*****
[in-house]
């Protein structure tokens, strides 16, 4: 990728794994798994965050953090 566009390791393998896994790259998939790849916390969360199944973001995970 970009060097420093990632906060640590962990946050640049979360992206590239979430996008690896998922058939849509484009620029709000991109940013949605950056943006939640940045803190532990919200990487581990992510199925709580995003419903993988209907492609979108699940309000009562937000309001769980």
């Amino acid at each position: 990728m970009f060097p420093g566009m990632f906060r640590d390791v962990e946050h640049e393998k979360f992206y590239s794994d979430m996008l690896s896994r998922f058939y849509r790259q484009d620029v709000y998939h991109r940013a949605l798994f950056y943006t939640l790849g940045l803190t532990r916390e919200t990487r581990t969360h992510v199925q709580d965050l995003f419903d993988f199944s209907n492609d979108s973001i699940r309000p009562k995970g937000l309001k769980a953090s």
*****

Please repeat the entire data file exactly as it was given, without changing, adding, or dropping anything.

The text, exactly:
[in-house]
């Protein structure tokens, strides 16, 4: 990728794994798994965050953090 566009390791393998896994790259998939790849916390969360199944973001995970 970009060097420093990632906060640590962990946050640049979360992206590239979430996008690896998922058939849509484009620029709000991109940013949605950056943006939640940045803190532990919200990487581990992510199925709580995003419903993988209907492609979108699940309000009562937000309001769980």
């Amino acid at each position: 990728m970009f060097p420093g566009m990632f906060r640590d390791v962990e946050h640049e393998k979360f992206y590239s794994d979430m996008l690896s896994r998922f058939y849509r790259q484009d620029v709000y998939h991109r940013a949605l798994f950056y943006t939640l790849g940045l803190t532990r916390e919200t990487r581990t969360h992510v199925q709580d965050l995003f419903d993988f199944s209907n492609d979108s973001i699940r309000p009562k995970g937000l309001k769980a953090s």